Yaounde, 5 Nov. 2019 (ECA) – Cameroon’s comprehensive plan for tapping into a 1.2 billion people Africa-wide market and a more than US$2.5 trillion continental GDP, in the advent of the African Continental Free Trade Area (AfCFTA), will come under review from 11 to 28 November in back-to-back sessions in Douala and Yaounde.
After months piecing together a draft national AfCFTA strategy, authorities of the country’s Economy and Trade Ministries, officials of the UN Economic Commission for Africa (ECA), a diverse group of policy makers and experts would scrutinize the draft document and consolidate it for its effective implementation.
While a consultation with the private sector in Cameroon’s main business hub – Douala – will be held on 11 November, a calibrated review of the draft strategy by Government officials; industrial employers’ associations; the Chamber of Commerce, Industry, Mines and Crafts; consumer and women’s associations; international trade specialists and academics, will take place in Yaounde from 27 to 28 November.
The strategy has been developed on the argument that it is important to adopt a coherent and proactive approach and possess an operational plan that would help dismantle all non-tariff barriers to trade and optimize Cameroon’s benefits from the continental free trade zone.
It is also a question of identifying the risks that could arise from being embedded in the common market in readiness for eventually applying appropriate mitigation measures.
Developing a national AfCFTA implementation strategy is also part of the growing movement to render the Cameroonian economy more productive, competitive and apt to diversify horizontally and vertically resulting in its greater resilience and expansion.
The plan heralds a new dawn for the systematic processing of local commodities, but also for proud local and regional consumption.
It is beheld as a break from the vicious circle of economic booms and bursts that have characterized the country and it neighbors as a result of their heavy dependence on the export of raw materials and low-end agricultural products, towards a virtuous circle of inclusive, job-producing and sustainable growth.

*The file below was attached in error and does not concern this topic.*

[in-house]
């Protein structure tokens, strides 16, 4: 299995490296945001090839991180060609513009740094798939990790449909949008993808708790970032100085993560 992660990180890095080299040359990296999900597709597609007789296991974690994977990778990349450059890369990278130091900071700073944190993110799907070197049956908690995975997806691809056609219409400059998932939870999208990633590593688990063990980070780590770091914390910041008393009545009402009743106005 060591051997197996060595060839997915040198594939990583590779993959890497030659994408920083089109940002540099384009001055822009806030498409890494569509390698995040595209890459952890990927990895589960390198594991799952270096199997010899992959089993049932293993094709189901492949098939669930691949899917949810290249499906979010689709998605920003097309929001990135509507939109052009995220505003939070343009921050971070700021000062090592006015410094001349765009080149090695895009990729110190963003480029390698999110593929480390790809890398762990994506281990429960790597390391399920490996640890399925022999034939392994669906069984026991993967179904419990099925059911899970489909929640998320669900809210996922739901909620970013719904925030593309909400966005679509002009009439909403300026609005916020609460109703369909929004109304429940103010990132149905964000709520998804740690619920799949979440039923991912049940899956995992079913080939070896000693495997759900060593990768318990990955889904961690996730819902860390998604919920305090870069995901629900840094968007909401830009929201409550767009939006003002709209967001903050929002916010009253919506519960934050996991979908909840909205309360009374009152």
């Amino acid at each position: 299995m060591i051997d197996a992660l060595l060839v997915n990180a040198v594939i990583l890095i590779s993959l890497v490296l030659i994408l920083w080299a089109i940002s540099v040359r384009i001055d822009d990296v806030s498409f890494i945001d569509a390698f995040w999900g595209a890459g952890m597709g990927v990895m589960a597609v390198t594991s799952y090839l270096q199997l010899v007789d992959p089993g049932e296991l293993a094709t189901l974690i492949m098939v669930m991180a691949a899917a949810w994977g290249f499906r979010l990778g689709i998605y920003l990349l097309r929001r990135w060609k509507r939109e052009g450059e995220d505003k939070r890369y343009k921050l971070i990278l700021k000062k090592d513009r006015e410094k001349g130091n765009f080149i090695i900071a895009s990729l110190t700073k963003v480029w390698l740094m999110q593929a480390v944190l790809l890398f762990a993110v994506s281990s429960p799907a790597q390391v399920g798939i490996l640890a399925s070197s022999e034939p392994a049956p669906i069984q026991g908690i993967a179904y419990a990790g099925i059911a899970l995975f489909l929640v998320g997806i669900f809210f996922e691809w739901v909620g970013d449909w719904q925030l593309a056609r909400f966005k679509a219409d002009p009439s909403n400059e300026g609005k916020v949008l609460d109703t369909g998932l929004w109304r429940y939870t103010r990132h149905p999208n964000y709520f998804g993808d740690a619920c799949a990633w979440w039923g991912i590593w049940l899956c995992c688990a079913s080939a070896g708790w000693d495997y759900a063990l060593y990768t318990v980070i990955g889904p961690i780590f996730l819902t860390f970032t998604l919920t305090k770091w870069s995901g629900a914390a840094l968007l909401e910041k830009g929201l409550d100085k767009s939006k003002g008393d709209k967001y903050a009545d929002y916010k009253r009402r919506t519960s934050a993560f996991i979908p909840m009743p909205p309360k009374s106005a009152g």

Following Cameroon’s signing of the AfCFTA agreement on 21 March 2018 in Kigali and the adoption of a parliamentary bill authorizing its Head of State to ratify it in June 2019, it has become clear that the country is in pole position to seize the moment and contribute to the emergence of credible regional value chains as well as support intra-Central African trade in intermediate, consumer and capital manufactured goods as well as high value services, as constantly advised by ECA.
During her first official visit to Cameroon last April, ECA’s Executive Secretary, Ms. Vera Songwe noted that “the African Continental Free Trade Area Agreement is the tool that will help Africa weather the storm of a global environment that is less certain than it was before.”
“With the AfCFTA, markets open up, demand for goods and services from other parts of the continent increase, and you have an opportunity to improve on supply” to get income that would help power the double-digit growth crucial for Cameroon to attain emergence, she had argued in a high-level exchange at the International Relations Institute of Cameroon (IRIC).
Cameroon and other African countries party to the AfCFTA Agreement are committing to eliminate tariffs on 90% of the goods they produce destined for other African markets. In this context, intra-African trade is likely to increase by 52.3% by 2040 and attract to Cameroon, a large flow of investments and opportunities, especially for certain products, which the draft strategy has already identified as possible high-income getter across the various African sub regions.
These include: aluminum products, food and agro processed products, vegetable oils, rubber and rubber products, glass and glasswork, electrical equipment, household products, metal products, petroleum products, wood and woodwork, beauty products, chemical products, cocoa butter and paste, horticulture produce, livestock and meat, by-products of slaughter, cotton, textiles and clothing as well as information and communication technologies.
A carefully threaded strategy to make the most of this exciting but complex opportunity is therefore in order, but consulting and refining such a strategy with those would drive business and its interlocking policies, is indispensable.
Abel Akara Ticha - Communication Officer
United Nations Economic Commission for Africa
637, rue 3.069, Quartier du Lac, Yaounde, Cameroon
Tel: +237 222504348 E-mail: email@example.com
Senait Afework, Associate Communication/Programme Management Officer
African Trade Policy Centre (RITD)
United Nations Economic Commission for Africa
Addis Ababa, Ethiopia
Tel: +251 115 44 39 29/+251 911 52 32 65